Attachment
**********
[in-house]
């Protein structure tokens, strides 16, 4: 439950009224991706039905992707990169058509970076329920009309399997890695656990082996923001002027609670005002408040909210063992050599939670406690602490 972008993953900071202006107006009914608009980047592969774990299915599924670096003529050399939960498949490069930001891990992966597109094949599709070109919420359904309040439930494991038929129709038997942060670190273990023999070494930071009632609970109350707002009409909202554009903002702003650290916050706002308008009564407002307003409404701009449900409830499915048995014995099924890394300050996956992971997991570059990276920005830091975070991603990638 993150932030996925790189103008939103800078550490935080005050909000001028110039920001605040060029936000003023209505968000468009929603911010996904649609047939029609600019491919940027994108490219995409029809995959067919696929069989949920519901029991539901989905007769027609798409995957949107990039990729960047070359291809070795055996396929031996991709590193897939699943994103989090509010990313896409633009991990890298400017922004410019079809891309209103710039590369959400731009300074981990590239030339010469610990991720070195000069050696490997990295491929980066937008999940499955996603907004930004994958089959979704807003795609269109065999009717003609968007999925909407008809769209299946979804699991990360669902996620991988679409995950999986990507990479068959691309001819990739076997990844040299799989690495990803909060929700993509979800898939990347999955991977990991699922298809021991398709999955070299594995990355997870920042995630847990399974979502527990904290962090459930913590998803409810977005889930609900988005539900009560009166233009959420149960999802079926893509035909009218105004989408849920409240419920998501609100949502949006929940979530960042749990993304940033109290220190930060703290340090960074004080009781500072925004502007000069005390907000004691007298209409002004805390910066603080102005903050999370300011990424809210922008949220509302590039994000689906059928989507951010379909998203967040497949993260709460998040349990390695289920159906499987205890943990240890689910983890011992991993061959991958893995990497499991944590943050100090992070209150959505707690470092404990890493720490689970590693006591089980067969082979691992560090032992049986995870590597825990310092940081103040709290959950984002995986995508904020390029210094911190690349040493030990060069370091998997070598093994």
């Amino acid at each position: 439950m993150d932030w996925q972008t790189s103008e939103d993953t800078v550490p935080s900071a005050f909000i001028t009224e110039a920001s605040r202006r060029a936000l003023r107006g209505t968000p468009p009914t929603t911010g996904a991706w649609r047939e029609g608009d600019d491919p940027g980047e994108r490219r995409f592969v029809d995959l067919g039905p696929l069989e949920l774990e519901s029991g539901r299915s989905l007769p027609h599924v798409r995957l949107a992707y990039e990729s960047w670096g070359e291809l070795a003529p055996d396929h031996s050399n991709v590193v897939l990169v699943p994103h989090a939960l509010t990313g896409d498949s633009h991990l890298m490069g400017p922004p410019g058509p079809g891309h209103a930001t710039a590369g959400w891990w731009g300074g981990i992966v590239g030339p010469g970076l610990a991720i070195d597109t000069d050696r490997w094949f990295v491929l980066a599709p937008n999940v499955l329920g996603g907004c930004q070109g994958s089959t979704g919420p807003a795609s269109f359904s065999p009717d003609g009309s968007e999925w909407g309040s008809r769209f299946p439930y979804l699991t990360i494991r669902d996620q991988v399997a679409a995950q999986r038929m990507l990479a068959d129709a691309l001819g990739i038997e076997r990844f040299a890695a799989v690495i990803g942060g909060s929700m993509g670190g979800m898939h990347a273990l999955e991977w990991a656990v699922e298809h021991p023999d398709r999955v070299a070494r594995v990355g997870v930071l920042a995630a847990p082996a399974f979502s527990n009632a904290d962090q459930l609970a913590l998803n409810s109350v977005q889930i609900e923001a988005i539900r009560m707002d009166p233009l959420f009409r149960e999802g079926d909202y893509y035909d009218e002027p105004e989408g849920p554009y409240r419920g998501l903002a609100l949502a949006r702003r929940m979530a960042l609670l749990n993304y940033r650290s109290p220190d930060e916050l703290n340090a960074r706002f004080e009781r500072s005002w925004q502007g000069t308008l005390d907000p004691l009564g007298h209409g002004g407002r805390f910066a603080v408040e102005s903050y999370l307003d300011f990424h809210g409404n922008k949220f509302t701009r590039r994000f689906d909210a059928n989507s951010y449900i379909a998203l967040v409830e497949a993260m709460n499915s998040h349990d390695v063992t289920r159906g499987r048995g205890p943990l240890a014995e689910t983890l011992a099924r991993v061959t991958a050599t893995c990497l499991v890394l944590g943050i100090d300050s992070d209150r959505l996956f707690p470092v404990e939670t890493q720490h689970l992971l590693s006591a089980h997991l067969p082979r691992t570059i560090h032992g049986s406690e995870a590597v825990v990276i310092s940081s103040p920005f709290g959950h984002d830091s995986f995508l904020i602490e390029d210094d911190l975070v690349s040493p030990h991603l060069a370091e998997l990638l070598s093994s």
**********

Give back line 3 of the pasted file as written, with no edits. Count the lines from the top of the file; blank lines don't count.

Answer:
């Amino acid at each position: 439950m993150d932030w996925q972008t790189s103008e939103d993953t800078v550490p935080s900071a005050f909000i001028t009224e110039a920001s605040r202006r060029a936000l003023r107006g209505t968000p468009p009914t929603t911010g996904a991706w649609r047939e029609g608009d600019d491919p940027g980047e994108r490219r995409f592969v029809d995959l067919g039905p696929l069989e949920l774990e519901s029991g539901r299915s989905l007769p027609h599924v798409r995957l949107a992707y990039e990729s960047w670096g070359e291809l070795a003529p055996d396929h031996s050399n991709v590193v897939l990169v699943p994103h989090a939960l509010t990313g896409d498949s633009h991990l890298m490069g400017p922004p410019g058509p079809g891309h209103a930001t710039a590369g959400w891990w731009g300074g981990i992966v590239g030339p010469g970076l610990a991720i070195d597109t000069d050696r490997w094949f990295v491929l980066a599709p937008n999940v499955l329920g996603g907004c930004q070109g994958s089959t979704g919420p807003a795609s269109f359904s065999p009717d003609g009309s968007e999925w909407g309040s008809r769209f299946p439930y979804l699991t990360i494991r669902d996620q991988v399997a679409a995950q999986r038929m990507l990479a068959d129709a691309l001819g990739i038997e076997r990844f040299a890695a799989v690495i990803g942060g909060s929700m993509g670190g979800m898939h990347a273990l999955e991977w990991a656990v699922e298809h021991p023999d398709r999955v070299a070494r594995v990355g997870v930071l920042a995630a847990p082996a399974f979502s527990n009632a904290d962090q459930l609970a913590l998803n409810s109350v977005q889930i609900e923001a988005i539900r009560m707002d009166p233009l959420f009409r149960e999802g079926d909202y893509y035909d009218e002027p105004e989408g849920p554009y409240r419920g998501l903002a609100l949502a949006r702003r929940m979530a960042l609670l749990n993304y940033r650290s109290p220190d930060e916050l703290n340090a960074r706002f004080e009781r500072s005002w925004q502007g000069t308008l005390d907000p004691l009564g007298h209409g002004g407002r805390f910066a603080v408040e102005s903050y999370l307003d300011f990424h809210g409404n922008k949220f509302t701009r590039r994000f689906d909210a059928n989507s951010y449900i379909a998203l967040v409830e497949a993260m709460n499915s998040h349990d390695v063992t289920r159906g499987r048995g205890p943990l240890a014995e689910t983890l011992a099924r991993v061959t991958a050599t893995c990497l499991v890394l944590g943050i100090d300050s992070d209150r959505l996956f707690p470092v404990e939670t890493q720490h689970l992971l590693s006591a089980h997991l067969p082979r691992t570059i560090h032992g049986s406690e995870a590597v825990v990276i310092s940081s103040p920005f709290g959950h984002d830091s995986f995508l904020i602490e390029d210094d911190l975070v690349s040493p030990h991603l060069a370091e998997l990638l070598s093994s």